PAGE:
“Manitas” means ‘little hands’ in Spanish—on one hand a personal reaction to the political climate of Trump, and in another sense this idea of our hands working away at what we love. It’s a 44 minute structured improvisation of solo classical guitar. It was inspired by listening to Cecil Taylor’s ‘Air Above Mountains’. It’s a spectral way of playing I have been developing, of avoiding melodies or harmonies, and using extended techniques, strumming, free-form fingering and picking, that verges on noise. I’m interested in automatism, letting the unconscious mind take control.–Ernesto Diaz-Infante

Every album by ERNESTO DIAZ-INFANTE tackles a new compositional and performance challenge, and MANITAS is the latest in the artist’s fascinating journey.  On past albums he has brought out the inherent possibilities of the Bajo Sexto and the 12 String Guitar, on MANITAS, he uses the rich tonal palette of the nylon-stringed classical guitar–a beautiful, resonant, full-bodied sound.   Get your copy now!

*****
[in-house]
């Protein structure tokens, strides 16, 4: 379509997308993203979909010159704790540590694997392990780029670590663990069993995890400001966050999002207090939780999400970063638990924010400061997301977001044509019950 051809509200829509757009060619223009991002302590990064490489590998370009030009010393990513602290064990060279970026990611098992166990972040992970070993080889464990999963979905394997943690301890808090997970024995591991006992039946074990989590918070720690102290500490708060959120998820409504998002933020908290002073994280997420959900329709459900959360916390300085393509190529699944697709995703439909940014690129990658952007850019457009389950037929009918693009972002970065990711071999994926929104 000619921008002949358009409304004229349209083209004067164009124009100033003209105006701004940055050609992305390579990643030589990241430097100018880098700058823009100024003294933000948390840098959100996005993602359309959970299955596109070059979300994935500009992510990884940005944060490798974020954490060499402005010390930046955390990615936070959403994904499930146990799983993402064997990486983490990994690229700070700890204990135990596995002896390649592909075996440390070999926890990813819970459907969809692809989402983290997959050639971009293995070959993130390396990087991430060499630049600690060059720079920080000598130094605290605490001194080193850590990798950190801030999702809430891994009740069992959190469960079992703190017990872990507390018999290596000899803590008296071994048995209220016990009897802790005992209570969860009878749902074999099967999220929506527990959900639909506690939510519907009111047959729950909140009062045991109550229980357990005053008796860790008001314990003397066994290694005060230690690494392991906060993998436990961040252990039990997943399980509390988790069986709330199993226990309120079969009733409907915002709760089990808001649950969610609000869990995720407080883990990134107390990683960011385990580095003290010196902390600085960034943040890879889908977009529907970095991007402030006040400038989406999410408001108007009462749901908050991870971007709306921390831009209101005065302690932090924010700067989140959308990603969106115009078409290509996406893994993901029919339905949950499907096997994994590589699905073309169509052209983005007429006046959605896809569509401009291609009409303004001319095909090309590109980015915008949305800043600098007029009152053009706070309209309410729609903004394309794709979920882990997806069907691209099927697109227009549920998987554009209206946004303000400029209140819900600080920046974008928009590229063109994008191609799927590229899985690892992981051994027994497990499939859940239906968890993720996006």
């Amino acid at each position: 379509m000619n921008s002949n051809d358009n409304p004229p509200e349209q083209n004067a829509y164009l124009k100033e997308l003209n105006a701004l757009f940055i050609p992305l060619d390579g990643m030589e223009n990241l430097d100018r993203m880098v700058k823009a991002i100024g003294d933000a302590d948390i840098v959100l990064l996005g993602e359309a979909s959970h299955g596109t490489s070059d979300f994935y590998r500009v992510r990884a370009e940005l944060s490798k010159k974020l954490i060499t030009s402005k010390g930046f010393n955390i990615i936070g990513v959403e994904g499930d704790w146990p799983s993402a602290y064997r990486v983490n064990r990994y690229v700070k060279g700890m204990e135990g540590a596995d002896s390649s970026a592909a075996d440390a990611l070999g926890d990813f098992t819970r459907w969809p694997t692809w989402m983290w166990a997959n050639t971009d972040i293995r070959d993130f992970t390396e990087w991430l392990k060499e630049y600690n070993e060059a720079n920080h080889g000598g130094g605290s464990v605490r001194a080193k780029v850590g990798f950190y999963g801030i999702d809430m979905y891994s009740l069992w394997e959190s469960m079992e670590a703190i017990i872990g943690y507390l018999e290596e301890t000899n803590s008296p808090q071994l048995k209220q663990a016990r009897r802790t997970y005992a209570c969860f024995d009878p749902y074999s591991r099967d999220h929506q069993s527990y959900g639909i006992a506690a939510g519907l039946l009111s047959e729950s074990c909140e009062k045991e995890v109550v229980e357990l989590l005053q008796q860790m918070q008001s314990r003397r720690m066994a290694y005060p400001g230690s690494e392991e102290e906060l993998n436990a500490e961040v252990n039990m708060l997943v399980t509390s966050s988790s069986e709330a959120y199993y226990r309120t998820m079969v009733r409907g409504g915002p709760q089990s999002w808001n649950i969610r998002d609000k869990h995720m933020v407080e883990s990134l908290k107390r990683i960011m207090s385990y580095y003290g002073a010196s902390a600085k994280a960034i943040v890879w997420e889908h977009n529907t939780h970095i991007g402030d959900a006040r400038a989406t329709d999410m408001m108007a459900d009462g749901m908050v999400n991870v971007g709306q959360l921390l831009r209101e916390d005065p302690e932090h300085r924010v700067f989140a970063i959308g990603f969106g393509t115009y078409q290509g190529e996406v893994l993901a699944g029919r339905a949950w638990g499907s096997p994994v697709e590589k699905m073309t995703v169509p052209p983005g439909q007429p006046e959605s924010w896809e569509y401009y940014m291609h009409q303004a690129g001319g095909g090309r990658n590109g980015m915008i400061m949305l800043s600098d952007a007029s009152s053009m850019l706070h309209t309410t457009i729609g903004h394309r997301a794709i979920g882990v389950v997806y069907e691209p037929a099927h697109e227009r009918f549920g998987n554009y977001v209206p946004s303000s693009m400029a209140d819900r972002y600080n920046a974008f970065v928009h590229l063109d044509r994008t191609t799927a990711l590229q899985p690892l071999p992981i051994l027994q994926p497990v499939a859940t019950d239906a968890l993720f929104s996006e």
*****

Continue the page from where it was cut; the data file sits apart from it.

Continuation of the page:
Payment is via paypal, using the e-mail address   django5722(at)yahoo(dot)com   . It might be helpful for you to also shoot me an e-mail telling me you’ve sent funds and what items you want…or if you prefer, tell me what books/cdr’s you want, and I’ll send you a paypal invoice.

All CDR’s are $8.00, postpaid in the USA.

OUTSIDE THE USA , one album is $18.00 postpaid, first two albums are $20.00 postpaid, then $8 each postpaid after that—sorry, but it now costs almost $14 US to send one CDR overseas….you save A LOT by buying more than one—in fact, the price on an order of two or more HAS GONE DOWN! Suggestion: if you are ordering from overseas, why not get Ernesto’s previous KSE album TUNNELS (KSE #333) as your second album (for just $2 extra from the cost of 1 album because of the odd international postage rates!). Only $20 postpaid outside the US for BOTH Ernesto Diaz-Infante albums. Or any two available KSE albums.